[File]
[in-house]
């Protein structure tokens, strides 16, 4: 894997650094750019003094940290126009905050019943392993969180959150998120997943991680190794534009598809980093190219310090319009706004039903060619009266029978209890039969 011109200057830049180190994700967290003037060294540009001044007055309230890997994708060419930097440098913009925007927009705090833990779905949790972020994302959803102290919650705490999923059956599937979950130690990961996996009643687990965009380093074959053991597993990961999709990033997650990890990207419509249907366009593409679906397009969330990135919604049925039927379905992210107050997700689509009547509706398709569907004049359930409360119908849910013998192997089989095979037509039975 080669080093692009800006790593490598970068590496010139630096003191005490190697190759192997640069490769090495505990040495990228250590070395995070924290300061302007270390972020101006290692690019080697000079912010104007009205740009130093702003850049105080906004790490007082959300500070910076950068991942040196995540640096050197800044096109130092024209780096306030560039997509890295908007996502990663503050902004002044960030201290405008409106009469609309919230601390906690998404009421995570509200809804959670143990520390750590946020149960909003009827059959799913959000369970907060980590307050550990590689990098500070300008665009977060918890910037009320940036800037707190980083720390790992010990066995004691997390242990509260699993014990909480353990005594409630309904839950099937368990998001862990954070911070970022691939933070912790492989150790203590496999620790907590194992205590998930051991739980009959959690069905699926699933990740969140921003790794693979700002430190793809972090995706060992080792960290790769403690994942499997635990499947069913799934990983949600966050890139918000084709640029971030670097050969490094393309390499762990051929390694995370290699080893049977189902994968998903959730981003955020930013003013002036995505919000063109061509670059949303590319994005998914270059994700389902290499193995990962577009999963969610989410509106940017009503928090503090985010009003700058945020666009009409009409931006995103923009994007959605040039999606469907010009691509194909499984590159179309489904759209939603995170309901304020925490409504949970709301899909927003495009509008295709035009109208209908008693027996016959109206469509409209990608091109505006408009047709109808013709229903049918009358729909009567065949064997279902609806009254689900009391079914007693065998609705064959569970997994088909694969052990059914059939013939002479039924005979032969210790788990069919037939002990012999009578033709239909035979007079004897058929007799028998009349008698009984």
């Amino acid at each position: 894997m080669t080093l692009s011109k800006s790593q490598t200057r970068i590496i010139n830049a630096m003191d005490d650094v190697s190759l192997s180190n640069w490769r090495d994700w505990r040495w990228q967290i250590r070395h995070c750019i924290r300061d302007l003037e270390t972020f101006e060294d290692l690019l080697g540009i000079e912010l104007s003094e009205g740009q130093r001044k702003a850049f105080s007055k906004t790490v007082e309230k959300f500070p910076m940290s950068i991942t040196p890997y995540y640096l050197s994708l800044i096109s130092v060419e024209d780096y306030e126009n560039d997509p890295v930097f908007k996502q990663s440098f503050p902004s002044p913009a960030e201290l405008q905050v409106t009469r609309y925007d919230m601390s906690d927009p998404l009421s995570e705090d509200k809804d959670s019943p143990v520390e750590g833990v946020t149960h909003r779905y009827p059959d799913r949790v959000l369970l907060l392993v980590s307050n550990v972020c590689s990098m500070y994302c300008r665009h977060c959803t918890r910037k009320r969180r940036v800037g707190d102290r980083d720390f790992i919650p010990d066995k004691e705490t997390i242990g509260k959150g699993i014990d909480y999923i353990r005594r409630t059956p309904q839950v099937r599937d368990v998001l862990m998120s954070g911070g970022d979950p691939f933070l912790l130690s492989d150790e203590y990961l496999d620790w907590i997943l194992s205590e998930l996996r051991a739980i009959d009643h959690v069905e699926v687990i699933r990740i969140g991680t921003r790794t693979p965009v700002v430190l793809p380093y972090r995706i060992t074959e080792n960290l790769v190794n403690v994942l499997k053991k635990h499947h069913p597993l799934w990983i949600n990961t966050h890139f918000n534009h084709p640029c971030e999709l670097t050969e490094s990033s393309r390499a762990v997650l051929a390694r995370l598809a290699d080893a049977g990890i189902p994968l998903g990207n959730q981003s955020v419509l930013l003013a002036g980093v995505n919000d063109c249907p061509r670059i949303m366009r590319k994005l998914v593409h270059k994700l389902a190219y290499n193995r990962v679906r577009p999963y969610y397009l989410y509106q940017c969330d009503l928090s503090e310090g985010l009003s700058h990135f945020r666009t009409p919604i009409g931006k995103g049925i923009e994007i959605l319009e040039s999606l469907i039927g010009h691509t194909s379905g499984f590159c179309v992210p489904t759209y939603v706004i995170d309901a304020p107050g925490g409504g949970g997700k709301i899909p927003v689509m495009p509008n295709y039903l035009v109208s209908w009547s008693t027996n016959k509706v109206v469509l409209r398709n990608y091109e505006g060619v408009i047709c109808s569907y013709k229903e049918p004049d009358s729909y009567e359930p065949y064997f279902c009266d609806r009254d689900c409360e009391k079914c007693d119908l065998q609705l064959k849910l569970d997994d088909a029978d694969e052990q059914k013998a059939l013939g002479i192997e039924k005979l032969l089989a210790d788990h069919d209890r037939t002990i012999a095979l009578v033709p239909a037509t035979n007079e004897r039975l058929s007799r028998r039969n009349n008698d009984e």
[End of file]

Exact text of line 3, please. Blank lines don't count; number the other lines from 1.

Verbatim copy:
């Amino acid at each position: 894997m080669t080093l692009s011109k800006s790593q490598t200057r970068i590496i010139n830049a630096m003191d005490d650094v190697s190759l192997s180190n640069w490769r090495d994700w505990r040495w990228q967290i250590r070395h995070c750019i924290r300061d302007l003037e270390t972020f101006e060294d290692l690019l080697g540009i000079e912010l104007s003094e009205g740009q130093r001044k702003a850049f105080s007055k906004t790490v007082e309230k959300f500070p910076m940290s950068i991942t040196p890997y995540y640096l050197s994708l800044i096109s130092v060419e024209d780096y306030e126009n560039d997509p890295v930097f908007k996502q990663s440098f503050p902004s002044p913009a960030e201290l405008q905050v409106t009469r609309y925007d919230m601390s906690d927009p998404l009421s995570e705090d509200k809804d959670s019943p143990v520390e750590g833990v946020t149960h909003r779905y009827p059959d799913r949790v959000l369970l907060l392993v980590s307050n550990v972020c590689s990098m500070y994302c300008r665009h977060c959803t918890r910037k009320r969180r940036v800037g707190d102290r980083d720390f790992i919650p010990d066995k004691e705490t997390i242990g509260k959150g699993i014990d909480y999923i353990r005594r409630t059956p309904q839950v099937r599937d368990v998001l862990m998120s954070g911070g970022d979950p691939f933070l912790l130690s492989d150790e203590y990961l496999d620790w907590i997943l194992s205590e998930l996996r051991a739980i009959d009643h959690v069905e699926v687990i699933r990740i969140g991680t921003r790794t693979p965009v700002v430190l793809p380093y972090r995706i060992t074959e080792n960290l790769v190794n403690v994942l499997k053991k635990h499947h069913p597993l799934w990983i949600n990961t966050h890139f918000n534009h084709p640029c971030e999709l670097t050969e490094s990033s393309r390499a762990v997650l051929a390694r995370l598809a290699d080893a049977g990890i189902p994968l998903g990207n959730q981003s955020v419509l930013l003013a002036g980093v995505n919000d063109c249907p061509r670059i949303m366009r590319k994005l998914v593409h270059k994700l389902a190219y290499n193995r990962v679906r577009p999963y969610y397009l989410y509106q940017c969330d009503l928090s503090e310090g985010l009003s700058h990135f945020r666009t009409p919604i009409g931006k995103g049925i923009e994007i959605l319009e040039s999606l469907i039927g010009h691509t194909s379905g499984f590159c179309v992210p489904t759209y939603v706004i995170d309901a304020p107050g925490g409504g949970g997700k709301i899909p927003v689509m495009p509008n295709y039903l035009v109208s209908w009547s008693t027996n016959k509706v109206v469509l409209r398709n990608y091109e505006g060619v408009i047709c109808s569907y013709k229903e049918p004049d009358s729909y009567e359930p065949y064997f279902c009266d609806r009254d689900c409360e009391k079914c007693d119908l065998q609705l064959k849910l569970d997994d088909a029978d694969e052990q059914k013998a059939l013939g002479i192997e039924k005979l032969l089989a210790d788990h069919d209890r037939t002990i012999a095979l009578v033709p239909a037509t035979n007079e004897r039975l058929s007799r028998r039969n009349n008698d009984e």